Health Canada is seeking input on potential changes to the Food and Drug Regulations affecting which drug products would be approvable by way of an abbreviated new drug submission (ANDS) and thus be designated therapeutically equivalent. Comments can be provided until October 13, 2017. This is the first in a series of consultations on the topic.

The proposed changes

Generic drug products can be approved via the ANDS pathway by making reference to a Canadian reference product (CRP), provided the manufacturer can demonstrate that its product is pharmaceutically equivalent and bioequivalent to the CRP, it has the same route of administration, and the conditions of use fall within those of the CRP. Approval through the ANDS pathway constitutes a declaration of “therapeutic equivalence.”

Products with the same medicinal ingredient in the same dosage form are currently considered “pharmaceutical equivalents.”  The proposed changes would allow drug products with different salts, esters, or complexes of the medicinal ingredient, and/or generic drug products with different but comparable dosage forms to the CRP to be considered “pharmaceutical alternatives.” Both pharmaceutical equivalents and pharmaceutical alternatives would be viewed as therapeutically equivalent, provided bioequivalence with the CRP has been demonstrated and the product has the same route of administration and the same safety and effectiveness.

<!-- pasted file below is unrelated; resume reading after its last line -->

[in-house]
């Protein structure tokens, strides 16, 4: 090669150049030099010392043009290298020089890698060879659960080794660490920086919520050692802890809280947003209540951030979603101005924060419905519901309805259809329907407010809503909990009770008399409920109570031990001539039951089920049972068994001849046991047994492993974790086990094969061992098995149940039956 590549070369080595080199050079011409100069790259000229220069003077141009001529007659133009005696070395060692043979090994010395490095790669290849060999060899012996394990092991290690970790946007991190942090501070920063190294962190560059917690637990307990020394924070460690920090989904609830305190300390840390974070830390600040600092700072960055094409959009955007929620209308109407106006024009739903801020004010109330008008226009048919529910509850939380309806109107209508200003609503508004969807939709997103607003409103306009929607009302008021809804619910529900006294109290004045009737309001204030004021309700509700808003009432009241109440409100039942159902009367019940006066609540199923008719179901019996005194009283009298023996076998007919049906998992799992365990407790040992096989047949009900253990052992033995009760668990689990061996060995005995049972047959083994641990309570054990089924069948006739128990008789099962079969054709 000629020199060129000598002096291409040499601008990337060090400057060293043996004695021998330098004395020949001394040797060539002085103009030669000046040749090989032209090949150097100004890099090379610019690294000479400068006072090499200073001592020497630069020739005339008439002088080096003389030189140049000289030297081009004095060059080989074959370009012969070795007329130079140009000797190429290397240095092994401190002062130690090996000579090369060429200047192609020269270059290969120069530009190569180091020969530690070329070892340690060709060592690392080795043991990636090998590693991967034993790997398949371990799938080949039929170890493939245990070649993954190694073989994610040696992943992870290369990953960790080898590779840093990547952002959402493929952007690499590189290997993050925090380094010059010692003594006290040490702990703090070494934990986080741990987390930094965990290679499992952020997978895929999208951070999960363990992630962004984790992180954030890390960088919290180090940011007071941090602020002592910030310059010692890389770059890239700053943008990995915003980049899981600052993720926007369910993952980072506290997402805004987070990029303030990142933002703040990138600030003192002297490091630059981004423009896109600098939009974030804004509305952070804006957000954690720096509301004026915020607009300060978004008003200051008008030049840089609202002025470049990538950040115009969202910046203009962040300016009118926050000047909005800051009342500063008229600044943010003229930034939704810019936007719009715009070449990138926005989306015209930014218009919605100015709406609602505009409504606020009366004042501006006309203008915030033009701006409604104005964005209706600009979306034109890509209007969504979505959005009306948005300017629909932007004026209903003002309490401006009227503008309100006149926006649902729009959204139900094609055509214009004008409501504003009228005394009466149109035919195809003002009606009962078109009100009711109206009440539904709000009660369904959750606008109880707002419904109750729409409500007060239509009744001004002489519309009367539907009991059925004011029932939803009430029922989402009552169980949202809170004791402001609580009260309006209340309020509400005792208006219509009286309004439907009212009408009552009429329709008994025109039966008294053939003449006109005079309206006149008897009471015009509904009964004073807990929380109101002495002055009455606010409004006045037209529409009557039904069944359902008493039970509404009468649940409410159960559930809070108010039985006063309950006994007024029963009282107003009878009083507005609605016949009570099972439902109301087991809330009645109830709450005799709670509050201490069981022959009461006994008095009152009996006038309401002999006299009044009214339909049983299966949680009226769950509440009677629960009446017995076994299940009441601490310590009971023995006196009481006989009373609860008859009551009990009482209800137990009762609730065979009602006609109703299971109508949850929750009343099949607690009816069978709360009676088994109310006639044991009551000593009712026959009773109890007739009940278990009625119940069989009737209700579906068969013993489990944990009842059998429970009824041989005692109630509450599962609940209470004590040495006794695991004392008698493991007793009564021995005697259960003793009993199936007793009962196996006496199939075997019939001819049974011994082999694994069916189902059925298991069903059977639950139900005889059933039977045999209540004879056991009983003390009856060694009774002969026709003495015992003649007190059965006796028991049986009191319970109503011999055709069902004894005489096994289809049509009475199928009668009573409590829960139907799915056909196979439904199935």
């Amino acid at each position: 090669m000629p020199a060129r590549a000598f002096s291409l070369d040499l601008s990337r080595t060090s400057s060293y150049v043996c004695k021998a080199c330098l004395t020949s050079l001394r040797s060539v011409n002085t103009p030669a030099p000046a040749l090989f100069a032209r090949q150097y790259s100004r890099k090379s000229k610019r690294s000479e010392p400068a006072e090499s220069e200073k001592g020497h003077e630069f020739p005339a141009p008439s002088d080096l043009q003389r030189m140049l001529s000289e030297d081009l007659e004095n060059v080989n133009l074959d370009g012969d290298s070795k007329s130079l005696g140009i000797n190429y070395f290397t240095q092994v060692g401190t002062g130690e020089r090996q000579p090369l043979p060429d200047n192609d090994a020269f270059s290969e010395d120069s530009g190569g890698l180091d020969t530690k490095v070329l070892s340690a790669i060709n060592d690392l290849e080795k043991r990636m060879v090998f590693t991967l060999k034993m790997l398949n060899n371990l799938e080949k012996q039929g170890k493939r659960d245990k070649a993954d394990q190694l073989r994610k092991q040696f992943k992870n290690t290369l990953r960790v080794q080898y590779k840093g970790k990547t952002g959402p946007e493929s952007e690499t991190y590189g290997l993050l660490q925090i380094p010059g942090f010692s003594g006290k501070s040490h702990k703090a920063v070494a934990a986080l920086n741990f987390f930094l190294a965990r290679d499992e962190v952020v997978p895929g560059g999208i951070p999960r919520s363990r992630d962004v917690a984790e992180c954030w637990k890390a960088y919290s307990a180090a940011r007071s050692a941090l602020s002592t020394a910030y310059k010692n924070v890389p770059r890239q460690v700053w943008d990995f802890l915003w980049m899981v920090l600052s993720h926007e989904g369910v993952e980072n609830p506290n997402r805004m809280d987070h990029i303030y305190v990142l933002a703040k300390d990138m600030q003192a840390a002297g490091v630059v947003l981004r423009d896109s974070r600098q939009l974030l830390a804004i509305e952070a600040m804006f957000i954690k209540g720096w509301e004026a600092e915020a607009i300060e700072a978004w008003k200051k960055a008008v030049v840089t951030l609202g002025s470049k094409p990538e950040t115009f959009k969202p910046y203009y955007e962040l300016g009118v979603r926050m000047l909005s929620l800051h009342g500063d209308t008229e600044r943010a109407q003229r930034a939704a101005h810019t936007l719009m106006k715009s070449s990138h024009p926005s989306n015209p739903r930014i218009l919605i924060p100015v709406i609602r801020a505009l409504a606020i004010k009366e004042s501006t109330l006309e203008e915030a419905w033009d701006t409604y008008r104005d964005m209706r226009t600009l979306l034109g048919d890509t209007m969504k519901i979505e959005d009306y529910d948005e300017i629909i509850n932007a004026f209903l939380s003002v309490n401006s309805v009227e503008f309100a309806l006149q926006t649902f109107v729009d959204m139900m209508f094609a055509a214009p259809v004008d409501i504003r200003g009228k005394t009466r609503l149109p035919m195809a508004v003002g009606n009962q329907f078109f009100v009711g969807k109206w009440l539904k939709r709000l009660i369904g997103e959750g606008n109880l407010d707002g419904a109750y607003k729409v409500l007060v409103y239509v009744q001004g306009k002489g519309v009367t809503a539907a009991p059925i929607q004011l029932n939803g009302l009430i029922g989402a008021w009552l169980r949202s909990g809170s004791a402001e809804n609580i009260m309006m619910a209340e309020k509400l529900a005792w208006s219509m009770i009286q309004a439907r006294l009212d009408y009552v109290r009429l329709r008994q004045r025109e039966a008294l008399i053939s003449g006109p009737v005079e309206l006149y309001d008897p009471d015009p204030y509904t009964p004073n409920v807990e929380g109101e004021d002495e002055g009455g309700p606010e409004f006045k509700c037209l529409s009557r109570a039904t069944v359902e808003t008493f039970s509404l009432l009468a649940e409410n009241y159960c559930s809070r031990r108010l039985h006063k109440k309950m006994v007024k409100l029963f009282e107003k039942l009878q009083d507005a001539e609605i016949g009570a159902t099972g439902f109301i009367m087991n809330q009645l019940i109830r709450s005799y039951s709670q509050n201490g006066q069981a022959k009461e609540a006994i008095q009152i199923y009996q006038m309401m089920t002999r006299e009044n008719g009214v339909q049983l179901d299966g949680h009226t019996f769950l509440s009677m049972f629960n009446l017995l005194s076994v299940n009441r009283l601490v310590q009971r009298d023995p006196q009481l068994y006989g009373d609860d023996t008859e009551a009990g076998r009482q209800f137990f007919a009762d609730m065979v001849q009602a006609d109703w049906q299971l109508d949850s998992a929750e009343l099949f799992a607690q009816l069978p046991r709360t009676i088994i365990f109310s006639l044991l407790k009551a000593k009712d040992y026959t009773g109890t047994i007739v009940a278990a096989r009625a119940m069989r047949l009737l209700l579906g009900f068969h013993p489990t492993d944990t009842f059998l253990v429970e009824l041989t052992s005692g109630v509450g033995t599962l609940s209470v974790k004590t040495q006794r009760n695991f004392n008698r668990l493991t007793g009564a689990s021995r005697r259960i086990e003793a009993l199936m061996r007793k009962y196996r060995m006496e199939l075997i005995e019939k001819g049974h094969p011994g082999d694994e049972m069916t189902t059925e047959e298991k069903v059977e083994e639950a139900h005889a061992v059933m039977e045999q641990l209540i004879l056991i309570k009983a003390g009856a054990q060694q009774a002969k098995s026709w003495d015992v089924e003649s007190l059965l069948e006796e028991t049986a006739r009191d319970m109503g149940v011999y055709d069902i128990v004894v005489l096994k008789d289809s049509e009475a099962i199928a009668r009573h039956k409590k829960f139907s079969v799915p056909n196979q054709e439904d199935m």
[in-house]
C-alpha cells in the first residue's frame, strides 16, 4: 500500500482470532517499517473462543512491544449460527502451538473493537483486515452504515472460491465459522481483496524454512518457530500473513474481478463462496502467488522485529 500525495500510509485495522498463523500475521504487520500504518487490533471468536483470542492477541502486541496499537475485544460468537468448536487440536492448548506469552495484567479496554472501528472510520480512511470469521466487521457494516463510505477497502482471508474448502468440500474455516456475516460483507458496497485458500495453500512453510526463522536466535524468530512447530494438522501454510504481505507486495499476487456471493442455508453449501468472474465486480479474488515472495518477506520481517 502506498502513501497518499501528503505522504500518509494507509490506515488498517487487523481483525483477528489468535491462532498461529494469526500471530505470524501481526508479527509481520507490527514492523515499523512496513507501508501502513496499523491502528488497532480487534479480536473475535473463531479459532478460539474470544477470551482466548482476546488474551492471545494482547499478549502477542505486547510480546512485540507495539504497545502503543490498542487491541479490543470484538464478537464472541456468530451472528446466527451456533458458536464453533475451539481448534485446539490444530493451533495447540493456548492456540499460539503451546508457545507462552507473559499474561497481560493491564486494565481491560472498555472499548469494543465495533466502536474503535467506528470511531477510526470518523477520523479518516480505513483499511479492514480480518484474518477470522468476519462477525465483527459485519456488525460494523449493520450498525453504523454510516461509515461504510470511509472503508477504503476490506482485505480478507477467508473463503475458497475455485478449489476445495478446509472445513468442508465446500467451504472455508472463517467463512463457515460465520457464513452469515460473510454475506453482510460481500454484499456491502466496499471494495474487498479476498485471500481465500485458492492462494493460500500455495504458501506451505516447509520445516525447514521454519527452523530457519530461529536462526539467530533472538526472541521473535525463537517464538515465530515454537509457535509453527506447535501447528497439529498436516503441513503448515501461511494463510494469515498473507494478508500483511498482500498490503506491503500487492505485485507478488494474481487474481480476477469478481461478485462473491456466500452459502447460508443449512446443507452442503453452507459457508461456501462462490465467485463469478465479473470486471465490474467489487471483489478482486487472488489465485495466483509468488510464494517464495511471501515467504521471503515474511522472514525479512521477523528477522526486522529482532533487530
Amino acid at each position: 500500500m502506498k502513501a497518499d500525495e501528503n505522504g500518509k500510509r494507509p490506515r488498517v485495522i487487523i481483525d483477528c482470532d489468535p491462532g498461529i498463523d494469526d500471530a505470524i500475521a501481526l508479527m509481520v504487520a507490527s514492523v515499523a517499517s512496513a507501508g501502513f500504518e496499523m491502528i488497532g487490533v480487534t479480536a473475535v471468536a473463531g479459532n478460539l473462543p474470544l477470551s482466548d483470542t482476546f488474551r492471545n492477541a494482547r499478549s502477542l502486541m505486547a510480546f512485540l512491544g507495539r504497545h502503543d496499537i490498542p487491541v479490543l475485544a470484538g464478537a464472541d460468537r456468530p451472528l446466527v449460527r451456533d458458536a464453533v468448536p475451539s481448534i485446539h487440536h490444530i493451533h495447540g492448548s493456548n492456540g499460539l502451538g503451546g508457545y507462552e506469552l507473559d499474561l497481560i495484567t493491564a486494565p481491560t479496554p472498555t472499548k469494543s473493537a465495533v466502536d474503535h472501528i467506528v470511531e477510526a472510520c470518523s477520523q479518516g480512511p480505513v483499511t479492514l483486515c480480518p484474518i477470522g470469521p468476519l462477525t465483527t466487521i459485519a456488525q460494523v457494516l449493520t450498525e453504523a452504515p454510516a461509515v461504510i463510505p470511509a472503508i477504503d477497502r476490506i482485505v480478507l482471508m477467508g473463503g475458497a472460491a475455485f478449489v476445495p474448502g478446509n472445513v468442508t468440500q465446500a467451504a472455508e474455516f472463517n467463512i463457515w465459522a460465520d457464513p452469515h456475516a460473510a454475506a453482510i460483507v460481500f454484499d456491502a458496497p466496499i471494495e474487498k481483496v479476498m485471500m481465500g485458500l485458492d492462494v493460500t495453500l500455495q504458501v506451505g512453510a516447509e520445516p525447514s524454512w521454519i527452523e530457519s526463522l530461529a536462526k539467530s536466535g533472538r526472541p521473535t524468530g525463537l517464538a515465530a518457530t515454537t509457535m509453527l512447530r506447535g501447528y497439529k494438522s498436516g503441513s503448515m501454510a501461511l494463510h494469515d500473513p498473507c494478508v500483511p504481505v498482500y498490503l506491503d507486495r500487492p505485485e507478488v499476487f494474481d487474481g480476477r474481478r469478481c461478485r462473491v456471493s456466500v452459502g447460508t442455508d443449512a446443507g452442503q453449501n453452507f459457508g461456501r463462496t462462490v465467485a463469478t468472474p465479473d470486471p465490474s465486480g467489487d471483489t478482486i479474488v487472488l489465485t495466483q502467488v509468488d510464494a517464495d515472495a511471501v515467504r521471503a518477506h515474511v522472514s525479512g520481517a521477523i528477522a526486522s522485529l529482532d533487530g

Further, Health Canada is proposing a new definition for “medicinal ingredient” that would change when “sameness” between the generic product and its CRP is determined. Currently, the input material (i.e., the active pharmaceutical ingredient that goes into the manufacture of the drug product) is considered the medicinal ingredient. Health Canada is proposing to “add a definition of medicinal ingredient as the active substance that contains the therapeutic moiety in the drug product that is administered to or consumed by Canadians.”


Possible Changes to the Food and Drug Regulations: Generic Drug Equivalence and Related Terminology